Immersive but occasionally listless effort from seasoned ambient artist
Louisiana-born Julianna Barwick’s music can at times sound alien, foreign or otherworldly, but she relies heavily on just about the most human-sounding instrument there is: her voice. Barwick is a seasoned producer with a discography stretching across three decades. In that time, she’s discovered countless ways to distort and manipulate her vocals, sometimes relying entirely on her singing to construct fully-fledged songs. On 2020’s Healing is a Miracle, Barwick doesn’t change much of the instrumentation that has worked so well for her over the years but she manages to craft a record that, while occasionally listless, surrounds and engulfs the listener in an eerie, angelic world.
Barwick grew up singing in church choirs in her home state of Louisiana and this record proves it. The layering of voices and choruses, along with echoey and airy vocal effects, creates the feeling of standing in the middle of a vast cathedral. These vocals are consistent across each track, which Barwick uses to help build her sonic world. Often paired with the angelic vocals are dissonant and occasionally jarring synth elements that add tension to the record’s atmosphere.
On album opener “Inspirit,” Barlow’s voice is manipulated to sound light, soft and airy, almost shimmering above the mix. About halfway through the track, a heavy bass synth enters, cutting in, out and sometimes through the instrumental as it dominates the soundscape. At certain points, however, the track felt lost, not really moving in any discernible direction. “Oh, Memory,” featuring Mary Lattimore, is simpler, relying almost entirely on Barwick’s vocal choruses and an ominous piano riff that carries over the tension from the previous track. The simplicity of the mix is to be appreciated and it makes the glitchy, ghostly synths that come in later all the more interesting.
The album’s titular track opens with a compelling synth round, layering intentionally mistimed synth lines to create a feeling of being stuck or slowed. To complete the mix, Barwick adds her angelic vocals and some violins. While simple, the track is full of longing. The vocals wash over the rest of the mix and are paired with dissonant chords to create this tension.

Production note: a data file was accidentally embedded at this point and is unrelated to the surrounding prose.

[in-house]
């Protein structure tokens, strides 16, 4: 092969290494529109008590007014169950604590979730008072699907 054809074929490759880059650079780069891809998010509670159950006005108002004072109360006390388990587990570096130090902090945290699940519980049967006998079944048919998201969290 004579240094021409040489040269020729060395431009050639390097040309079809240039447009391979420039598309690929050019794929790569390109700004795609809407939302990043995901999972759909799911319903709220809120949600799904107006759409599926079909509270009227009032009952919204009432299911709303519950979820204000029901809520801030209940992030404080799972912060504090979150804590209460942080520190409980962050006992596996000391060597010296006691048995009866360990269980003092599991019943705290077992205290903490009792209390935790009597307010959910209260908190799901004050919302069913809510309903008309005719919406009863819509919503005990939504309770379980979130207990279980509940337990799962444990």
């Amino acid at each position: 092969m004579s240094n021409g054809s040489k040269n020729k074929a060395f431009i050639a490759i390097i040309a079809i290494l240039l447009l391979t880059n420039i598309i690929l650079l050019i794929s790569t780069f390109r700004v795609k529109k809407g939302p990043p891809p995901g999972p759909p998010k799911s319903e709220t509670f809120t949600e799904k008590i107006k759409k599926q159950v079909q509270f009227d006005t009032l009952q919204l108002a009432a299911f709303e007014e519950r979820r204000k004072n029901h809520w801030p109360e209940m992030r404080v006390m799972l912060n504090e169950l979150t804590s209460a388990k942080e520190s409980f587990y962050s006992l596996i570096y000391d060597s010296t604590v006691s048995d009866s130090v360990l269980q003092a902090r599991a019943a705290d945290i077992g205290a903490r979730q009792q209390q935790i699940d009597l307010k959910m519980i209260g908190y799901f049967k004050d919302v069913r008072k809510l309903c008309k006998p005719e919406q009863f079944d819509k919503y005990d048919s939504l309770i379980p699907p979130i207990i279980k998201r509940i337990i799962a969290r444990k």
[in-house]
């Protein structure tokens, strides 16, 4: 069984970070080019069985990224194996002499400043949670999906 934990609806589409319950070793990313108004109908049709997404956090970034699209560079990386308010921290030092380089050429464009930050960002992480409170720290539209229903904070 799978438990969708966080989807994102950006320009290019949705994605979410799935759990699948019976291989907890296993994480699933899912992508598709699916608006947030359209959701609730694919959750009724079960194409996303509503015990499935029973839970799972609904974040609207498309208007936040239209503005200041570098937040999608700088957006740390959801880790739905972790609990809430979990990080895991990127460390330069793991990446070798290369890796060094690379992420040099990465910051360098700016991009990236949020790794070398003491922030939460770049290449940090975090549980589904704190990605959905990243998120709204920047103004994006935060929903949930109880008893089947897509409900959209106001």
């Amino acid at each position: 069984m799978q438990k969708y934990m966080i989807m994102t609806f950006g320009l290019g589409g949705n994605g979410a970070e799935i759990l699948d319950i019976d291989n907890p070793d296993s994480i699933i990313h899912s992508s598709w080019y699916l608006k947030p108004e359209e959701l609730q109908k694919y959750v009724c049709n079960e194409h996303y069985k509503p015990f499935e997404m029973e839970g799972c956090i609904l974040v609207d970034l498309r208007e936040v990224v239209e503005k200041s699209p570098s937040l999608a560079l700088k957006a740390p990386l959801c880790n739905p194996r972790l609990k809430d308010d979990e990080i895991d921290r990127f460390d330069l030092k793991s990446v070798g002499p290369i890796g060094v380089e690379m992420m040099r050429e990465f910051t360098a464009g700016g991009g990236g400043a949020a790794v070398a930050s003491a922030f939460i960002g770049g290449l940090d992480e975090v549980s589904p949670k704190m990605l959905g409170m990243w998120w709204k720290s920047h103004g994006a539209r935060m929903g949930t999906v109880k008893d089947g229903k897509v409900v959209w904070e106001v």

The song “In Light,” featuring Jónsi, feels like the standout track on the album. It builds unlike any other track on the record and Barwick’s inclusion of a male voice adds some complexity. Shakers, distant-sounding kick drums and what sounds like a distorted clopping sound are mixed together seamlessly to form a unique percussive arrangement. At six minutes long, it’s the longest track on the album, but it doesn’t feel long at all, a testament to Barwick’s ability to drive the song forward.
The next track, “Safe,” is reminiscent of the opening track in that it sounds gorgeous but occasionally meanders into tangents or stays in one place for too long. “Safe” does a lot of things well: the vocals are particularly gorgeous and the chords create a well-defined melancholy feeling. But other than a grandiose swell in the middle of the track, it wasn’t particularly interesting.
If Barwick plays it safe on “Safe,” then she certainly steps outside her comfort zone on the next track “Flowers.” Barwick deserves credit for how creatively she manipulates the volume of the harsh synths on this track; she brings them up and down until they become blasted and distorted. Just as the track finally seems to be reaching a climax, the entire mix cuts out and the song ends, immediately transitioning into the next track, “Wishing Well.” That track begins with a minimalist mix featuring only Barwick’s looped vocal harmonies. The song is particularly calming and serene, yet also imbues a feeling of loneliness. Barwick manipulates her voice to create a somber, wailing effect that sounds like it is calling to someone. The effect is a track that feels meditative and spiritual.
On album closer “Nod,” featuring Nosaj Thing, she pairs her standard looped vocal harmonies with some ominous bass synths that sit perfectly at the periphery of the soundscape. What sounds like a distorted, detuned trumpet produces a wailing effect and some distant, dulled kicks and rim shots are the final piece of the mix. With each repetition of the trumpet riff, the track builds and swells, culminating in a beautiful, stripped back denouement featuring only Barwick’s vocals and a violin melody. The conclusion could have and should have been longer.
Barwick shows clear mastery of her voice on Healing is a Miracle. The vocal choruses are angelic and ethereal, and she distorts her voice creatively to produce vocal riffs and foreign-sounding accompaniments. The vocals are very muddled and there are also various points across the album that feel boring and listless, but despite these flaws, Barwick has crafted a gorgeous, fully-formed world that brings the listener on a sometimes tense, sometimes calming journey.